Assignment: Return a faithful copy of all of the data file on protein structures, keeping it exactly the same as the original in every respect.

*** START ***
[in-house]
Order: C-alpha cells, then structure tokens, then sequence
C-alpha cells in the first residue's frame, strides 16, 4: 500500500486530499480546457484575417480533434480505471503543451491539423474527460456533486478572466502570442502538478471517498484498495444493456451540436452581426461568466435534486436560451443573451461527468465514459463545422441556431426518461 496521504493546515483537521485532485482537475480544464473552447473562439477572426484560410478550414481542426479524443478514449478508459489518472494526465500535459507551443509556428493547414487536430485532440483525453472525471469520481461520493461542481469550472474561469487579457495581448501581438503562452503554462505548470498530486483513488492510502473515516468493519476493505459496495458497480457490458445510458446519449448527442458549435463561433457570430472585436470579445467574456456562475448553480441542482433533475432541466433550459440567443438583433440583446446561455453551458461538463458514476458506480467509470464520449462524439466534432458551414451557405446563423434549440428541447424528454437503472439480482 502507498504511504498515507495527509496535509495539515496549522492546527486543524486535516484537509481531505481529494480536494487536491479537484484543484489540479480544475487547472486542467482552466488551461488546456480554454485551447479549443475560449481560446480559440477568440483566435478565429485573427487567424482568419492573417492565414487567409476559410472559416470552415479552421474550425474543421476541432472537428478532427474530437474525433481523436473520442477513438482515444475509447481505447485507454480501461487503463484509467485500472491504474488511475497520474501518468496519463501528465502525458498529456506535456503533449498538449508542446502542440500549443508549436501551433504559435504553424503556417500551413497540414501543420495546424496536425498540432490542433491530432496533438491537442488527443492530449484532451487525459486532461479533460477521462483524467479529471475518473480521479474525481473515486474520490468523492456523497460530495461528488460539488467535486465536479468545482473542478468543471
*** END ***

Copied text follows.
[in-house]
Order: C-alpha cells, then structure tokens, then sequence
C-alpha cells in the first residue's frame, strides 16, 4: 500500500486530499480546457484575417480533434480505471503543451491539423474527460456533486478572466502570442502538478471517498484498495444493456451540436452581426461568466435534486436560451443573451461527468465514459463545422441556431426518461 496521504493546515483537521485532485482537475480544464473552447473562439477572426484560410478550414481542426479524443478514449478508459489518472494526465500535459507551443509556428493547414487536430485532440483525453472525471469520481461520493461542481469550472474561469487579457495581448501581438503562452503554462505548470498530486483513488492510502473515516468493519476493505459496495458497480457490458445510458446519449448527442458549435463561433457570430472585436470579445467574456456562475448553480441542482433533475432541466433550459440567443438583433440583446446561455453551458461538463458514476458506480467509470464520449462524439466534432458551414451557405446563423434549440428541447424528454437503472439480482 502507498504511504498515507495527509496535509495539515496549522492546527486543524486535516484537509481531505481529494480536494487536491479537484484543484489540479480544475487547472486542467482552466488551461488546456480554454485551447479549443475560449481560446480559440477568440483566435478565429485573427487567424482568419492573417492565414487567409476559410472559416470552415479552421474550425474543421476541432472537428478532427474530437474525433481523436473520442477513438482515444475509447481505447485507454480501461487503463484509467485500472491504474488511475497520474501518468496519463501528465502525458498529456506535456503533449498538449508542446502542440500549443508549436501551433504559435504553424503556417500551413497540414501543420495546424496536425498540432490542433491530432496533438491537442488527443492530449484532451487525459486532461479533460477521462483524467479529471475518473480521479474525481473515486474520490468523492456523497460530495461528488460539488467535486465536479468545482473542478468543471